Now, at the end of 2019, Refactory is already a well-known brand in Kampala. The number of applicants for the three-month “Catalyst” course is increasing by about 20 students each round. 77 students have already gone through the Catalyst in 2019, and up to 120 students will participate in course in 2020. Most of the students finishing the first round of the six-month practical boot camp in December already have job offers or have been invited to interviews. Refactory is getting calls from companies, HR agencies and even foreign companies who are all interested in hiring the graduates.

The feedback from the students is also overwhelming. Many say that they have learned more in three months at Refactory than during their entire three-year IT degree at university. Others simply say that “Refactory has taught them how to learn”. Life-long learning is key, especially in the tech industry where new frameworks and tools come out every month. Others say how Refactory has shown them the importance of understanding the problem they are trying to solve with a tech solution very well, including listening to the users, customers and all stakeholders involved.

In September, Andela, a Silicon-Valley backed firm aiming at setting up outsourcing hubs at a large scale across Africa, announced a change in strategy. Instead of training youth from scratch, they would now only hire developers with experience. This is just one of the companies that realised that the investment for a private firm to train people from the level they have when they leave university, to a level where they can successfully deliver software for international clients, is too large. This makes sense from a commercial point of view, but only increases the demand for relevant IT training in Uganda. Read more about what this means for the tech sector in Uganda here. 

For Refactory, this just confirmed the importance of our project, and how big the gap is that we are trying to fill. We are determined to make this programme a model for tech education in Uganda (and beyond), and we are actively looking for additional funding. The funding is needed to cover our contribution according to our contract with Norad (which only provides 50% of the funding), but also to enable us to expand the programme so it can reach many more students.

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Ryan HumbertDisrupting tech education in Uganda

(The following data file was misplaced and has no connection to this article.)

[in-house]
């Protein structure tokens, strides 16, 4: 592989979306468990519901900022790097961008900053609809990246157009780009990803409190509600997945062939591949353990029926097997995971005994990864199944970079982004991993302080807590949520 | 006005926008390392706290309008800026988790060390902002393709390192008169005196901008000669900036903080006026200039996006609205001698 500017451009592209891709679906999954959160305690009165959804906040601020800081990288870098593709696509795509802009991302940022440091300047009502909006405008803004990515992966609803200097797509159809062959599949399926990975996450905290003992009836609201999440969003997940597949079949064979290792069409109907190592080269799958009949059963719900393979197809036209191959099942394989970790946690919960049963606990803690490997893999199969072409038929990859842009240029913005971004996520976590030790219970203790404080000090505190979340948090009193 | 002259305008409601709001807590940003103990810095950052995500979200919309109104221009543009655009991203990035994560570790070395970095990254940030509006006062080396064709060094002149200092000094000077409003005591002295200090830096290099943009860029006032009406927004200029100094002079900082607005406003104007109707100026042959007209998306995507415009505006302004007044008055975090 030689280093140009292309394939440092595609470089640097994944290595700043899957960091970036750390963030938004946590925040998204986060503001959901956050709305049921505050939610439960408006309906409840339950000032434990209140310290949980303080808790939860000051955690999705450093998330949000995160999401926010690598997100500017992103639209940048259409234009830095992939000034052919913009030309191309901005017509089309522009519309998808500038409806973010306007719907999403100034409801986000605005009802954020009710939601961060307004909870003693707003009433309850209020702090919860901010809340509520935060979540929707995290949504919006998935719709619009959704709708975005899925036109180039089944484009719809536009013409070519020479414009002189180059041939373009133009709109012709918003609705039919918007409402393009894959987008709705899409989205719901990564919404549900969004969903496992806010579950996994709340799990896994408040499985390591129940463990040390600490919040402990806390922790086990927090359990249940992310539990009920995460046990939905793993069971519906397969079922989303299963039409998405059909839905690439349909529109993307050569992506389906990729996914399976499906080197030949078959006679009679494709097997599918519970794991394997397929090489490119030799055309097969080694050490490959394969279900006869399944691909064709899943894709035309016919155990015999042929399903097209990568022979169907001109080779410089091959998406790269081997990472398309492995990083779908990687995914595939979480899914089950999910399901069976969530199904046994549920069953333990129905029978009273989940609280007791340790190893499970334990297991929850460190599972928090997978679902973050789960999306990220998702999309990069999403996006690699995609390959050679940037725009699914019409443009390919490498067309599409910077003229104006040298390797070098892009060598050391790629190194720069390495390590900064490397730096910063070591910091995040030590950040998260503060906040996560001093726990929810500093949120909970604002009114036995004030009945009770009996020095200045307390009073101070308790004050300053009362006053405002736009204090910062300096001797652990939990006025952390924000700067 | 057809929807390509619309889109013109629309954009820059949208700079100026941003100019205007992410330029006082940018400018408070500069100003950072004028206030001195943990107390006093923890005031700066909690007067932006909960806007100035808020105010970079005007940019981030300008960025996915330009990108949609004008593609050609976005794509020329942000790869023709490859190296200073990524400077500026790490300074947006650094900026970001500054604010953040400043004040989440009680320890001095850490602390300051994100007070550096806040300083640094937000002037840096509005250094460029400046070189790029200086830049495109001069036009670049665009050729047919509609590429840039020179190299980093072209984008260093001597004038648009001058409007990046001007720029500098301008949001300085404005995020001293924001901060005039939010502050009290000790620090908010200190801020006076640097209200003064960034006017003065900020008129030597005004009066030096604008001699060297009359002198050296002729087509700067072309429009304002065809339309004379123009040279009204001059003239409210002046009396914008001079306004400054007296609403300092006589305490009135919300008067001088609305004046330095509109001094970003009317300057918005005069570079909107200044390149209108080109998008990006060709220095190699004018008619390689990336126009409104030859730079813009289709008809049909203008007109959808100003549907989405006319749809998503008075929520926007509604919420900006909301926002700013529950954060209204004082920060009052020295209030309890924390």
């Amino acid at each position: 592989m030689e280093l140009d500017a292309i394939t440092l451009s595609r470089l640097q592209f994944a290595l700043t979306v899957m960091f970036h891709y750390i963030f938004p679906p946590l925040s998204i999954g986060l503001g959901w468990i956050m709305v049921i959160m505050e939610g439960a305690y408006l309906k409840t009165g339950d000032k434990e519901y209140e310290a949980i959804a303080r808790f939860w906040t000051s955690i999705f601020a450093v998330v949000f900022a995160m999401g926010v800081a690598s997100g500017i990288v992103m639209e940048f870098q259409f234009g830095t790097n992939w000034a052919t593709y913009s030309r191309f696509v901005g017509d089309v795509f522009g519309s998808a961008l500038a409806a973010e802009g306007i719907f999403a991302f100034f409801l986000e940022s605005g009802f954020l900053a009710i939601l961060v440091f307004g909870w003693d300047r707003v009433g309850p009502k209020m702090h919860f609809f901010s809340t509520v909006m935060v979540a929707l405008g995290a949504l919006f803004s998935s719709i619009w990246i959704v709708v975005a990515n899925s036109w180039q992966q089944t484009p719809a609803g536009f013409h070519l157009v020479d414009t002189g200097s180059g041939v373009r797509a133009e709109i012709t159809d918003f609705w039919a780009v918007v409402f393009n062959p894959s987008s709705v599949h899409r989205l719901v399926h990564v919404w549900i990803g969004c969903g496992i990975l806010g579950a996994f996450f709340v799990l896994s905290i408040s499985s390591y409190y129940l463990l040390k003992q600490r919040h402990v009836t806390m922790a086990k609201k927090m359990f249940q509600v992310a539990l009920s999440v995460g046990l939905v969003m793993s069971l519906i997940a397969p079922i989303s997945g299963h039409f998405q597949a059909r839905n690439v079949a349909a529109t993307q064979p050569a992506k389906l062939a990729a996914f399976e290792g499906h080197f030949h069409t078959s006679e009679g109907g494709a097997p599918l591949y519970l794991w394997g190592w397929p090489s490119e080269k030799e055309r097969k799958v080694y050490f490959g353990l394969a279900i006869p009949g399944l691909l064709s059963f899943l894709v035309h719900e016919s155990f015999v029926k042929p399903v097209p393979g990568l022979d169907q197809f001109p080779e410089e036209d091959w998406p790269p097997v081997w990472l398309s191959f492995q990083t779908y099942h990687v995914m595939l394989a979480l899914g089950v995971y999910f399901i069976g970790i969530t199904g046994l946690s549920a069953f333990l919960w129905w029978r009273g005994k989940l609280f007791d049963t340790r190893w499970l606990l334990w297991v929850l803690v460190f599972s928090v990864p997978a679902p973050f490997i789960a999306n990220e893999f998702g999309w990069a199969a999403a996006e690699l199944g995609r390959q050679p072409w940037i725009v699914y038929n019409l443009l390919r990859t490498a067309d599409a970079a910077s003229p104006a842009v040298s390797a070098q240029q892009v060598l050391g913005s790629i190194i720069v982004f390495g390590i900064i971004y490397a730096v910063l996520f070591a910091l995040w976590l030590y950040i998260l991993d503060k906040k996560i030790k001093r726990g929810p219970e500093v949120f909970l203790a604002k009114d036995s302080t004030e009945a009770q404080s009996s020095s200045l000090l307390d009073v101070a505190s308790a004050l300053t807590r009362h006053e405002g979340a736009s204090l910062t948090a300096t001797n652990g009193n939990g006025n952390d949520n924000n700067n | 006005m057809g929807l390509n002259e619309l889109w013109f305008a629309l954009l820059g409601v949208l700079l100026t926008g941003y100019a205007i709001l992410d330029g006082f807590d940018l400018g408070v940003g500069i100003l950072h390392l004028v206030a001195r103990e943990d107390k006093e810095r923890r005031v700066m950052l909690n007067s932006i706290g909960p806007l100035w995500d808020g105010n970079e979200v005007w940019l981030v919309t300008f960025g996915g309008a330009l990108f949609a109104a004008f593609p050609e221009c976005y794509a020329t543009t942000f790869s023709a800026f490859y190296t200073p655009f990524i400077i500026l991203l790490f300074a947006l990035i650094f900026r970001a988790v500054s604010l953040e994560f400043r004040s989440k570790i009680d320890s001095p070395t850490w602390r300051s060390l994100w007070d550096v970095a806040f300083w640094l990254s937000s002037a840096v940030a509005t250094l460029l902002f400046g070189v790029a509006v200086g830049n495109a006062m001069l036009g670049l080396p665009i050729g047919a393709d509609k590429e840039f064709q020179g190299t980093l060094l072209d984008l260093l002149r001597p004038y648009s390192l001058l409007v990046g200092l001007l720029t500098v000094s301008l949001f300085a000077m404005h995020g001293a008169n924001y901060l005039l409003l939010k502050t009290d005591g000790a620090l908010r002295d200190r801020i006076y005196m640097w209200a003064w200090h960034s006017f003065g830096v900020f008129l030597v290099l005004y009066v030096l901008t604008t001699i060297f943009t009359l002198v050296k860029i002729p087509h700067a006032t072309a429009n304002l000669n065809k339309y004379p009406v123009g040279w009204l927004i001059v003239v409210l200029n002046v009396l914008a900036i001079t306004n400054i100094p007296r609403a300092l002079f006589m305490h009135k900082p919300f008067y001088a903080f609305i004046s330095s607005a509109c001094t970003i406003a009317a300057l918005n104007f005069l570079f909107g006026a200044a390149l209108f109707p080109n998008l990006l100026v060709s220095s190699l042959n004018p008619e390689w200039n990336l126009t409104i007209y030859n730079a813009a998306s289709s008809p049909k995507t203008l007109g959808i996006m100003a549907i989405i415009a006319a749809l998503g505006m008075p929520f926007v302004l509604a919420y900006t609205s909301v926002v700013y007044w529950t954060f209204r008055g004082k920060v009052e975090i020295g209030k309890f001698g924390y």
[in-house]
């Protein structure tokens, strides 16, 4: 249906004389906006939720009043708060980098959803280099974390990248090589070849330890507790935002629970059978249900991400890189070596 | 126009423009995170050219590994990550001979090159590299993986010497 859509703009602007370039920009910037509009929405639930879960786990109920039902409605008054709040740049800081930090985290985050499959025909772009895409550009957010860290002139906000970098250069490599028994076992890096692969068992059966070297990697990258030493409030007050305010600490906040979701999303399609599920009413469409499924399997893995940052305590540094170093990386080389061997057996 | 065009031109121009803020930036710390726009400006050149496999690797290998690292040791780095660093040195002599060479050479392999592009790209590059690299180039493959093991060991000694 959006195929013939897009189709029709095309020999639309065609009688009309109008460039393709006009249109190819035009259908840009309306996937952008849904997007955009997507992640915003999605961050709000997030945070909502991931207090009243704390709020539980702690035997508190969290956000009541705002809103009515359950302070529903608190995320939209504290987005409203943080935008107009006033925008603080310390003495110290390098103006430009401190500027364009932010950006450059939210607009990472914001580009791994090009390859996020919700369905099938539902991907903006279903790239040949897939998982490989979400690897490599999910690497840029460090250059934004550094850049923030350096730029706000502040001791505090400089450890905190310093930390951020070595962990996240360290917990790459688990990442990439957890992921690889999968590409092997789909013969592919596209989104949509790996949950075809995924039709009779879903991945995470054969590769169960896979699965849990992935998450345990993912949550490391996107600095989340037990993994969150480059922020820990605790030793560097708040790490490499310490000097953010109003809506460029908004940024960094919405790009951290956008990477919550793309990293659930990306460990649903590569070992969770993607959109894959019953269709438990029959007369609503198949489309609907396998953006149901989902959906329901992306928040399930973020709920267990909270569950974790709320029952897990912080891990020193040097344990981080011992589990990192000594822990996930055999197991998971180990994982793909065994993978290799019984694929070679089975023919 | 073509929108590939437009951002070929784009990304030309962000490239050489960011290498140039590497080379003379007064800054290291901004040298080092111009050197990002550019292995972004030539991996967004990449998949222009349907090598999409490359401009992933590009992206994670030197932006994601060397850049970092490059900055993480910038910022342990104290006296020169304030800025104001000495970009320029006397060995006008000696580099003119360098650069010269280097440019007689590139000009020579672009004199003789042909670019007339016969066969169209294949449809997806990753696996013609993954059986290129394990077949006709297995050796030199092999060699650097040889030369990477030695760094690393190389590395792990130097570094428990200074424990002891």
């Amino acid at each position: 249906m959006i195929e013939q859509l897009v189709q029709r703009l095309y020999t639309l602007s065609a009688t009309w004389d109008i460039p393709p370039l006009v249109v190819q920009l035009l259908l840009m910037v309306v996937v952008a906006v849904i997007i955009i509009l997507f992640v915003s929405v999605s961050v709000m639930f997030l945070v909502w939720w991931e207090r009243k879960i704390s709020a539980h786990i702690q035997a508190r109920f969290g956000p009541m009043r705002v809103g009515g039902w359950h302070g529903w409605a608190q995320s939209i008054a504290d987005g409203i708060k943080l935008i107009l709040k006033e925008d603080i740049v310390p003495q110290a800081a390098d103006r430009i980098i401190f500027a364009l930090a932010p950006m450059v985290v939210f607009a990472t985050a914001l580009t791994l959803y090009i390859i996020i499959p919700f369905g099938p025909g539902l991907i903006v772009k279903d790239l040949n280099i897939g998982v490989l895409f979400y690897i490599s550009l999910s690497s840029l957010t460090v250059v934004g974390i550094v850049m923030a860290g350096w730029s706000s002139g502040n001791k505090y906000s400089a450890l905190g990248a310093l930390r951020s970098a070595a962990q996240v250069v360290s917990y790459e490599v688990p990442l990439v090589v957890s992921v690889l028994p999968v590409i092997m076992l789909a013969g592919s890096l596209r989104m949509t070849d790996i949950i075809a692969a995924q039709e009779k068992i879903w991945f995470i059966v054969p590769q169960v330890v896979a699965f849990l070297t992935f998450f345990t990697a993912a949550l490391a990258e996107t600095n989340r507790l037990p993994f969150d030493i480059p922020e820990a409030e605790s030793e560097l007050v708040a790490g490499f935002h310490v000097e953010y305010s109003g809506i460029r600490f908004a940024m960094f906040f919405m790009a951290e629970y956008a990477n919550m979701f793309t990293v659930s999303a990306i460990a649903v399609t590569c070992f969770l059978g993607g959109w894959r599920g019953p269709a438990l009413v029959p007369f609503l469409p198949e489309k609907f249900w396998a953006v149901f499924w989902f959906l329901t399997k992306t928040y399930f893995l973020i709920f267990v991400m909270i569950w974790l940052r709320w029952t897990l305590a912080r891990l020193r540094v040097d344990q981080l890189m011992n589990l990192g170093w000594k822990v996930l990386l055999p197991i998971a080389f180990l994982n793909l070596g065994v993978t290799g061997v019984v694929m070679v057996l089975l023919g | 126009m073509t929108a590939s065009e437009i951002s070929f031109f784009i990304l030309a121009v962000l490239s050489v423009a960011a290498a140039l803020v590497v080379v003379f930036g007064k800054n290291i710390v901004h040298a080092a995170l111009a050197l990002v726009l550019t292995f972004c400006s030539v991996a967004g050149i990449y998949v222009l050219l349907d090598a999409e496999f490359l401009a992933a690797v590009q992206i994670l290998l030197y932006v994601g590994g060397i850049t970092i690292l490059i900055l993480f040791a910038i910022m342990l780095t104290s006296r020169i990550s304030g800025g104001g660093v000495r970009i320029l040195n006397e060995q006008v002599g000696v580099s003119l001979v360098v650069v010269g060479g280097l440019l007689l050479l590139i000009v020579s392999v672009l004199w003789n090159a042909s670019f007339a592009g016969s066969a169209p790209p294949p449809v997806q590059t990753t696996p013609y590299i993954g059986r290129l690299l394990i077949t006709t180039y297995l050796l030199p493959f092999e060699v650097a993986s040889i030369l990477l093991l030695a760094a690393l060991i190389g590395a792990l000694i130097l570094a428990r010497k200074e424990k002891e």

BJL Fontes Football Club

by Ryan Humbert on 19/12/2019 No comments

Shortly after the creation of our youth centre in 2012, we created a Music Dance and Drama Team (MDD), also known as the Fontes Cultural Troupe, as well as our very own Fontes Football Club. The aim of both these activities was to engage with the local community, learn more about the challenges young people face in the communities, keep these young people away from drugs and crime, as well as to spread the word about the education opportunities Fontes has to offer.

Allowing vulnerable young people to evolve in a group by dancing or playing football together has huge benefits; the solidarity, support and purpose which these activities provide to disadvantaged young people with limited opportunities is invaluable. Not only do they keep the young people from the street, but the youth groups also form a very strong bond with each other and their coaches. In the case of the football team, the fact that the entire team has chipped in to support tuition fee payments of some of their struggling team members, shows the strength of this bond and support.

Over the past years, Hamiss Wasswa has been a lot more than a football coach to the players. He starts each of his training sessions by trying to understand his players’ daily problems and see how he can help. Thanks to his network in the community, Hamiss has often been the decisive link between his players and their first employment. After some very encouraging results against the U-17 of KCCA (one of the major clubs of the country), we are very proud to announce that one of our players has been selected to play for KCCA, who will provide him with a scholarship. Excitingly, the Fontes team has recently entered the second division. This will provide the team with a huge opportunity for growth, as they will be playing very strong teams.

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Ryan HumbertBJL Fontes Football Club

Fontes Cultural Troupe

by Ryan Humbert on 19/12/2019 No comments

Shortly after the creation of our youth centre in 2012, we created a Music Dance and Drama Team (MDD), also known as the Fontes Cultural Troupe, as well as our very own Fontes Football Club. The aim of both these activities was to engage with the local community, learn more about the challenges young people face in the communities, keep these young people away from drugs and crime, as well as to spread the word about the education opportunities Fontes has to offer. Allowing vulnerable young people to evolve in a group by dancing or playing football together has huge benefits; the solidarity, support and purpose which these activities provide to disadvantaged young people with limited opportunities is invaluable. Not only do they keep the young people from the street, but the youth groups also form a very strong bond with each other and their coaches.


This year, Fontes Cultural Troupe has increased its reach and some of the members have had international exposure by travelling to China and Vietnam. Sharing some of the deepest cultural roots of Uganda, the Troupe is now self-sustainable and earns money through its performances, which they use in order to improve their shows. They provide great entertainment, performing at different types of events, including weddings and graduation ceremonies. Recently, some of the Troupe’s dancers have volunteered to train several classes of Kansanga Parents Primary School, one of the poorest schools in the region, after which the children successfully performed several traditional dances at their first ever graduation ceremony.